would*/*/*/

would*/*/*/
[wʊd]
modal verb summary:Would is usually followed by an infinitive without ‘to': A picnic would be nice. Sometimes it is used without a following infinitive: They didn't do as much as they said they would. ■ In conversation and informal writing, would is often shortened to 'd: I thought you'd like a drink before dinner. ■ Would has no tenses, no participles, and no infinitive form. Would does not change its form, so the third person singular form does not end in ‘-s': As a child, she would often run away from home. ■ Questions and negatives are formed without ‘do': Would you like a cup of coffee? ♦ He would not tell us his secret. ■ The negative form would not is often shortened in conversation or informal writing to wouldn't: I wouldn't want to have your job.
1) for talking about what was going to happen in the past used for showing what someone expected, intended, promised etc when they were thinking or talking about the future
James said he would never forgive her.[/ex]
2) for talking about results of an unlikely situation used for talking about the possible results of a situation that is unlikely to happen, or that did not happen
I'd travel first class if I could afford it.[/ex]
If I'd known you were coming, I 'd have got your room ready.[/ex]
3) for giving opinions about possible situations used for saying or asking what someone thinks about a possible situation
You wouldn't recognize the place now – it's changed so much.[/ex]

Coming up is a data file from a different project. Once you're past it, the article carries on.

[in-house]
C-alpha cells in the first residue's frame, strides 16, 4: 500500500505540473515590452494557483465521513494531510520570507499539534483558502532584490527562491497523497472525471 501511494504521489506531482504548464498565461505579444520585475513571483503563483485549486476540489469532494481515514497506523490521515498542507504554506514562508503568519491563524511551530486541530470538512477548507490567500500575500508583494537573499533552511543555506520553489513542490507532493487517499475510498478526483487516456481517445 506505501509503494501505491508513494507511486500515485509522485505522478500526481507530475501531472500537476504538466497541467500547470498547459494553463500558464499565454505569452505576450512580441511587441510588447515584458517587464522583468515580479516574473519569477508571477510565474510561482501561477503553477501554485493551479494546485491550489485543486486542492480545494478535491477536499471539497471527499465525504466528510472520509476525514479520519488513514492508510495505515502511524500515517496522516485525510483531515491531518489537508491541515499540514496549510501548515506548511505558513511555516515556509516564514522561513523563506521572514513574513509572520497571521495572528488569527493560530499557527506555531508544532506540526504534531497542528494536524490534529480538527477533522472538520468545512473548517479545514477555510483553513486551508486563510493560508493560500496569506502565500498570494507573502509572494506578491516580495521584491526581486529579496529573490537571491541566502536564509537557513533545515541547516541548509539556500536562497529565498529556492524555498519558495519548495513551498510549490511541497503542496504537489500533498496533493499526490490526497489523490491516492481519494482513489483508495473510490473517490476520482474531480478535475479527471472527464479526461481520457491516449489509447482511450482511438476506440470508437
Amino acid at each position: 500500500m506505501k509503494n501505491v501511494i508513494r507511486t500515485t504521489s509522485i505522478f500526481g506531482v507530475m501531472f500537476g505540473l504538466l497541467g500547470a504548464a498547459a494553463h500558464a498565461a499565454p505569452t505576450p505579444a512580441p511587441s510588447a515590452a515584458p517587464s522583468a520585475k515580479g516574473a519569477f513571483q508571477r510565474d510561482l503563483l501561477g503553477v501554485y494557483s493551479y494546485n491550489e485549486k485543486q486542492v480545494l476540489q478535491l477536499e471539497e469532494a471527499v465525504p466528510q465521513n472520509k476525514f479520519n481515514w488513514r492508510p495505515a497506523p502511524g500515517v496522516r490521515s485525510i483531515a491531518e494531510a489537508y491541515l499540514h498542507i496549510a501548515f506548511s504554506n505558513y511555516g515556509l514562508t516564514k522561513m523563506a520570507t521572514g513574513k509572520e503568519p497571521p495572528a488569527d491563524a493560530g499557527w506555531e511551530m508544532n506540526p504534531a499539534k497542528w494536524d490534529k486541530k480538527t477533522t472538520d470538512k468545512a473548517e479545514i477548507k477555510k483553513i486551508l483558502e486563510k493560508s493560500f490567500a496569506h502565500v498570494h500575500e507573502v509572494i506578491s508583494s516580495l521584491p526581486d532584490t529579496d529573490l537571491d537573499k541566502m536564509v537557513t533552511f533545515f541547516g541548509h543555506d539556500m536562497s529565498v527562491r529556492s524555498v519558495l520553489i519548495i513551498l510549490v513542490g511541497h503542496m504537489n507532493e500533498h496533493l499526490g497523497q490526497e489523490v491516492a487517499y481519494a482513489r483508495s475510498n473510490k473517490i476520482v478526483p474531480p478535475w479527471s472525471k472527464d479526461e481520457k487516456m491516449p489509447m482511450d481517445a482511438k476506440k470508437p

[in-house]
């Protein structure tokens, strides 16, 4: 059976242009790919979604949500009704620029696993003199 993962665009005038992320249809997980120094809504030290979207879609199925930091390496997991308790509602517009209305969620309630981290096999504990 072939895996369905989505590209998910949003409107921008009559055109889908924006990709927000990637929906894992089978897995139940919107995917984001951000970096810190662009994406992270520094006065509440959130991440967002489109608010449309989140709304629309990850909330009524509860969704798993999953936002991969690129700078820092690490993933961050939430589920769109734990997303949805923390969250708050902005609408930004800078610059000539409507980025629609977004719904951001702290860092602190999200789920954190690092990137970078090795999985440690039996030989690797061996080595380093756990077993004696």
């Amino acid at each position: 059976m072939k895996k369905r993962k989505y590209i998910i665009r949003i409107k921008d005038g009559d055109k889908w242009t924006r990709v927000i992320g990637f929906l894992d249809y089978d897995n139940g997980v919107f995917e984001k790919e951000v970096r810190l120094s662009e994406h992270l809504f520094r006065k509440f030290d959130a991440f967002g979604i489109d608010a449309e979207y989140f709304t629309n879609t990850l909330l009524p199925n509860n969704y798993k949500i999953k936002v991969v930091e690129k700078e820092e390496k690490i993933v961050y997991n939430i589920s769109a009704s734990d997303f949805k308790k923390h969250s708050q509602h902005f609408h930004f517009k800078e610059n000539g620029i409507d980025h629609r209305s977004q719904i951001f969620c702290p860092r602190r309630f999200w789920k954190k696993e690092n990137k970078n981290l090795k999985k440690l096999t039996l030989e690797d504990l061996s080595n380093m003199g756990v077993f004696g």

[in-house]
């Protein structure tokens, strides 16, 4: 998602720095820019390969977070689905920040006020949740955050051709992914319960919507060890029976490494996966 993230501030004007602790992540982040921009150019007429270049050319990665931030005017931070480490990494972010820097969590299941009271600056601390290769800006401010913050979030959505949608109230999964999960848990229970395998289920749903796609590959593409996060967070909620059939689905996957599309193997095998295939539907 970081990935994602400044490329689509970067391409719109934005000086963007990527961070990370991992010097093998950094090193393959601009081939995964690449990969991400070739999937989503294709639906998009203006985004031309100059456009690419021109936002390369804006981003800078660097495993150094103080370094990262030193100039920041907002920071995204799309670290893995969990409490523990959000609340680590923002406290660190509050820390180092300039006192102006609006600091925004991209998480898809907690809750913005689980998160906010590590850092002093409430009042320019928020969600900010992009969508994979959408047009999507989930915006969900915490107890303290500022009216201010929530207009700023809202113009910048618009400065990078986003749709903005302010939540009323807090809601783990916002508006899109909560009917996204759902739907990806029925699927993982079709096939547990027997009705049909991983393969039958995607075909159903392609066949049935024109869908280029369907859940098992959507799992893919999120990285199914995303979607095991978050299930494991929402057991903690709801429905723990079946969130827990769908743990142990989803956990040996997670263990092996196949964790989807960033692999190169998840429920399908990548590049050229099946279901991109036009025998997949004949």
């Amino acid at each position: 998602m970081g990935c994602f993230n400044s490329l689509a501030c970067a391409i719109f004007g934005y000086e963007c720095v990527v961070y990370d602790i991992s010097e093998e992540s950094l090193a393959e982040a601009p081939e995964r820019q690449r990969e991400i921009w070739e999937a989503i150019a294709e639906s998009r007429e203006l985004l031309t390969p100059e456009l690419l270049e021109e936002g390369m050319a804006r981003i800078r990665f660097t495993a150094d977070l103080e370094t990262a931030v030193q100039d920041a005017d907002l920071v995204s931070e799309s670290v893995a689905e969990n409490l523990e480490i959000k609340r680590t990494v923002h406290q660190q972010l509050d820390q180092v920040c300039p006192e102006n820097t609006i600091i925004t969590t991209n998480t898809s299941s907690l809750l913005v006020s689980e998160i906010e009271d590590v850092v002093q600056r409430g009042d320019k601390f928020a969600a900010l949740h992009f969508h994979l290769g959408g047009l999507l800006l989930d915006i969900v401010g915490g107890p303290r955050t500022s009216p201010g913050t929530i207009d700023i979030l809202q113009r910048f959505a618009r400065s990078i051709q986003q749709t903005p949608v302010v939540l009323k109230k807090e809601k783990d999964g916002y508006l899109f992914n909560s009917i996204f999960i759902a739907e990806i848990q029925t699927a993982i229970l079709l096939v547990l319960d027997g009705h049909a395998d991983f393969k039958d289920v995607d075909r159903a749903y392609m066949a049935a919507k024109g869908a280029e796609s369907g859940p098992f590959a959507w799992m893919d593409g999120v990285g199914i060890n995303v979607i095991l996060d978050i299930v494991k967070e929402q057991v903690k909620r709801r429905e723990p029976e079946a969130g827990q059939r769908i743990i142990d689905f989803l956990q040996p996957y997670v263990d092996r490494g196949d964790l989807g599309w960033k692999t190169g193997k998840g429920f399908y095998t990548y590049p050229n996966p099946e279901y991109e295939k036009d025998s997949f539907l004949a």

Why would anyone want to kill Jerry?[/ex]
4) for talking about past habits used for saying what someone used to do in the past
The Campbells would sometimes invite us over for the weekend.[/ex]
5) in requests and offers used for politely asking someone for something, or for offering them something
Would you like a cup of coffee or something?[/ex]
Would you mind waiting outside?[/ex]
Would it be all right if I used your phone?[/ex]
6) to be willing used when you think that someone is willing to do something
Bruce would lend you the money, I'm sure.[/ex]
7) for saying what sb wants used for saying what someone wants to do, or wishes that they could do
I wish it would stop raining.[/ex]
I think David would like to see you alone.[/ex]
sth would not work/start/open etc — used for saying that you could not make something do what it was meant to do, although you tried[/ex]
I turned the switch, but the motor wouldn't start.[/ex]

Dictionary for writing and speaking English. 2014.

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